1. Angela Cardner says:

      Excellent points. MOST show horses have ulcers, is ASPCA going to now claim all show horse owners are neglectful? I bet Cornell even has studies available online detailing the prevelance of ulcers in horses who are active in many jobs, as well as those who are not doing any job whatsoever.
      When horses suffer longterm from and/or die from stomach ulcers, they also show other obvious signs of these ulcers- poor coats, lack of appetite, weight loss, and other signs of stress. However, Charlie, in the pictures we’ve seen in the press, appeared in good weight, and with a healthy coat that was thickening for the approaching winter.

      Finally, regarding the chipped tooth, who is to say that happened before the horse dropped to the pavement and not as a result of that fall?

      Where would Charlie be if he was not a carriage horse? Well people keep horses for pleasure or to do work, they do not keep them around just to gaze at… if his owner needed a carriage horse and Charlie could not do that job where do you think he would be? There are not enough homes for 15 year old large animals like that… unless it’s on a truck headed to Canada for slaughter for human consumption, they love older, fat draft type horses!!!

      This situation with Charlie is just a case of the ASPCA and this anti-carriage group grabbing at the first straw they have and running with it. How fast will they be with an apology to Charlies owner, whom they have defamed in calling this horses condition neglect, when it is shown the horse died from some illness that he could not have known was present and therefore could not have prevented? Because I can tell you that horse did not drop dead because he had chronic pronounced ulcers or a cracked tooth.

    2. Alice Ruth says:

      yep, specially after shameless people stuff those horses full of bute, which exacerbates the bleeding and hastens death.

      1. Carriage Horse Lover says:

        If you are referring to Charlie and his driver, I hope you have PROOF that Charlie was on BUTE before you make such unfounded accusations. saying “specially after shameless people stuff those horses full of bute.”
        Saying someting like this WITHOUT PROOF is libel and you could and should get sued.

        Thus far, the scanty “results” of Charlie’s necropsy as released in a press release by he APSCAhas not mentioned ANYTHING about Charlie having been on Bute or any other pain killer.

  26. Jerry_Leigh says:

    “Last week, Mayor Michael Bloomberg said carriage horses in the city are fortunate to be working. ‘Most of them probably wouldn’t be alive if they didn’t have a job,’Bloomberg said.” Bloomberg also proposes pension law changes that would force municipal employees to work longer, as well. So don’t accuse him of singling out horses.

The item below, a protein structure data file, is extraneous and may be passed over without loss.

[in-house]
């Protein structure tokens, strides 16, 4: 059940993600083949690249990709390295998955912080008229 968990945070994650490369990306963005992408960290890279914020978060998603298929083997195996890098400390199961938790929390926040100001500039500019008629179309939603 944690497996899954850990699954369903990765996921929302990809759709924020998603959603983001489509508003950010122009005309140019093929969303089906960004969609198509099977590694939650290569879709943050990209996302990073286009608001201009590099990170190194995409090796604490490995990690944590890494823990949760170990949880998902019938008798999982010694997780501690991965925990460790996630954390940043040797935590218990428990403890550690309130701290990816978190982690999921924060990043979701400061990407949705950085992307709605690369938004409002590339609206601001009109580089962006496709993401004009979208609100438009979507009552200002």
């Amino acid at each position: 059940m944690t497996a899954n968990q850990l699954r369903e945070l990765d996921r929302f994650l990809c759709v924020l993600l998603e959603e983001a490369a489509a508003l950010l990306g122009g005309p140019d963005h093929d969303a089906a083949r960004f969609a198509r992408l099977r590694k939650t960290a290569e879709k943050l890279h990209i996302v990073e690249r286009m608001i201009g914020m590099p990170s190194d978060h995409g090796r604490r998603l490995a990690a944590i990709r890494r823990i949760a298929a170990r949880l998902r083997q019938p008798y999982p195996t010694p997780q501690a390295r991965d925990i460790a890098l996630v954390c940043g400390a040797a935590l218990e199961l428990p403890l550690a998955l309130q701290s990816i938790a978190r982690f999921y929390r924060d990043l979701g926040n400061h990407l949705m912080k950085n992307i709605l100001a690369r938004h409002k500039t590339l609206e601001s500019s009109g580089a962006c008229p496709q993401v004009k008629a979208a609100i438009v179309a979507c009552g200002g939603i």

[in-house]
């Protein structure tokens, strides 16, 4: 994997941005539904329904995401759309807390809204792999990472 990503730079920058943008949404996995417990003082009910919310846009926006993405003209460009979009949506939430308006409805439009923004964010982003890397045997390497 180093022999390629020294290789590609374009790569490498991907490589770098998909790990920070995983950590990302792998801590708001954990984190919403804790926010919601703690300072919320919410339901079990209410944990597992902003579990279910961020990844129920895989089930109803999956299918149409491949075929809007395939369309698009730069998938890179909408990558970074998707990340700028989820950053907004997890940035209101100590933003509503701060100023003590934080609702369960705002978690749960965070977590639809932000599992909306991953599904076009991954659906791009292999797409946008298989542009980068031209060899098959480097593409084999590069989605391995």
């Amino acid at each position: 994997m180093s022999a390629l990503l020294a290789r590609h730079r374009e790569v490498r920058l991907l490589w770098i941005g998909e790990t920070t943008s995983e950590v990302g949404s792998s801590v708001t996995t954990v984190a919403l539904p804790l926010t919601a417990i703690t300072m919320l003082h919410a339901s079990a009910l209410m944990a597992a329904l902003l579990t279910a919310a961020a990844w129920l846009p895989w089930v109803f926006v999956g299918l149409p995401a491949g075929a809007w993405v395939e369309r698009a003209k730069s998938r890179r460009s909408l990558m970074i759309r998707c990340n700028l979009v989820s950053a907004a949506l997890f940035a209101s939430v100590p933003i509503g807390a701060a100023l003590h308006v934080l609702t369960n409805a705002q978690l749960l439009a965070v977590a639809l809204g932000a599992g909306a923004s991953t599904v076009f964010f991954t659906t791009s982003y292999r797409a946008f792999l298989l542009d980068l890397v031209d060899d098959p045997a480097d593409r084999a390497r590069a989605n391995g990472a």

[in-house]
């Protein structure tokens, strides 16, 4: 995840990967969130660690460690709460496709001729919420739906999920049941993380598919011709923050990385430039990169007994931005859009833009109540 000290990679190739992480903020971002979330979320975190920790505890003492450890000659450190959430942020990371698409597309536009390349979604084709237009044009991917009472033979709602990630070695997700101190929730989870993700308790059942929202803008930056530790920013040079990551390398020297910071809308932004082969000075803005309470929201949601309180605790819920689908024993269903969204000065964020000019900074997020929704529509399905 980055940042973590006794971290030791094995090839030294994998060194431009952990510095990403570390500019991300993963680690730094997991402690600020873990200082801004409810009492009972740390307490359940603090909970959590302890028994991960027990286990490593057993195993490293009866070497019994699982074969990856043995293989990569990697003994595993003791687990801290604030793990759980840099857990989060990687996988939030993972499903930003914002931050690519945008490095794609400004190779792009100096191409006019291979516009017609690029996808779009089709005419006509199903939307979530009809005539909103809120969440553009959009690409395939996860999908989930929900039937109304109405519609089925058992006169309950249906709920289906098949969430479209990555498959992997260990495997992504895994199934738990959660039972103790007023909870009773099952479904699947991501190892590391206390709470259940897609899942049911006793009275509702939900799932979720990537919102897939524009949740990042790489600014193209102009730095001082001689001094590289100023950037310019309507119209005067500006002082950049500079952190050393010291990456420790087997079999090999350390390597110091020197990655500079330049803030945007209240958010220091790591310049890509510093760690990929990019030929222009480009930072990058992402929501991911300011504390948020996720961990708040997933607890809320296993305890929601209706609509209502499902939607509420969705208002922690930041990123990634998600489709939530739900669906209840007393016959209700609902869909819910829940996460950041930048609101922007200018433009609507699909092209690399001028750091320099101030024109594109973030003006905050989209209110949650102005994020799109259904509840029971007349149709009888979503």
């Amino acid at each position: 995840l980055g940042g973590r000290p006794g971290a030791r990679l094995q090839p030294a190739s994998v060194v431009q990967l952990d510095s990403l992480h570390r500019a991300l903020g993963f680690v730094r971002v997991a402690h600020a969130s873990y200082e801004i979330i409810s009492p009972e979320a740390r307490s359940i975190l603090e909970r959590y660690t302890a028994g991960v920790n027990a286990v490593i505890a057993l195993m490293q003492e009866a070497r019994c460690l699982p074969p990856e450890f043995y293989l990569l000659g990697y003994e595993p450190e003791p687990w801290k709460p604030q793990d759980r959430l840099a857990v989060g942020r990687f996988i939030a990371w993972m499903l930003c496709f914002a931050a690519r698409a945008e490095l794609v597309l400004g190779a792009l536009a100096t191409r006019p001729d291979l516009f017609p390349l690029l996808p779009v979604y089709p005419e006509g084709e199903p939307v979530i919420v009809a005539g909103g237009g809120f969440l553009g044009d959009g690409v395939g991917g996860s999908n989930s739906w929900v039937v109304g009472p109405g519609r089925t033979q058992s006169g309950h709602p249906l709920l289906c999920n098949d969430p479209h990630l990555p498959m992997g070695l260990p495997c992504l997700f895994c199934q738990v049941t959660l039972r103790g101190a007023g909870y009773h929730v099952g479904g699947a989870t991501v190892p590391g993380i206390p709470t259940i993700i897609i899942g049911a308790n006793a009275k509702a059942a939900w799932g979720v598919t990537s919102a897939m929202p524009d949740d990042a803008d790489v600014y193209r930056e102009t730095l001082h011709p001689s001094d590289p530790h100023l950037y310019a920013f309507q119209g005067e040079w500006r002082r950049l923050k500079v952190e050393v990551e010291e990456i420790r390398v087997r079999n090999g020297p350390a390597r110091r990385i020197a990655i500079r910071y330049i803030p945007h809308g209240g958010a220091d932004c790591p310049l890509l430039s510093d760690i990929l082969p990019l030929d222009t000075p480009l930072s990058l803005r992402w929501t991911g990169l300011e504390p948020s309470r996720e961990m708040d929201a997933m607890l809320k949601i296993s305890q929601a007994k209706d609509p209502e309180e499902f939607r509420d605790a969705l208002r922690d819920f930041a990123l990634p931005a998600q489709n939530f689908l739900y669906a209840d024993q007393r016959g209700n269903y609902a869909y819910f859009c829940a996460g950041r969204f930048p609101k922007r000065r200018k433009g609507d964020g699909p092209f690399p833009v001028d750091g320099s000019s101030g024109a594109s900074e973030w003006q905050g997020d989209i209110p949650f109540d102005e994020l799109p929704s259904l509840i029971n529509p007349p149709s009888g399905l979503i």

27. Giddy Yup says:

    Mayor Bloomberg’s position – however unpopular it may be – is correct. And if people would separate emotion from logic, they would realize that the horses in question aren’t “Mr. Ed” or “Trigger,” or “Silver” from The Lone Ranger series….they aren’t cuddly pets or beloved on-screen Hollywood icons. They are animals with a purpose – much the same way the chickens raised for Purdue or KFC have one purpose for their existence: Hatch, eat, get fat, be slaughtered for food. It’s their JOB – without which, the horses probably would not exist and would instead be sent to “the renderers” for processing.

    On the contrary, these horses are fed, housed, cared for, and given regular medical attention – at a time when millions of Americans are homeless, hungry, sick, and suffering…where’s the concern for them?

    So instead of whining about how horribly these “poor horses” are being treated, be grateful for their presence and for the role they play in one of the many things that makes New York the greatest city in the world.

    1. Tom Owens says:

      You took the words right out of my mouth!!!!!!!!!!!

    2. DC says:

      Call it whining if you will. But remember that the animals that are here cannot fend for themselves. They need us. Some of the people you speak of that need housing and medical attention, there are agencies for them. They can attempt to help themselves. And some of them are in the sitatuion they are in due bad decisions in their lives. They have to reconcile that for themselves.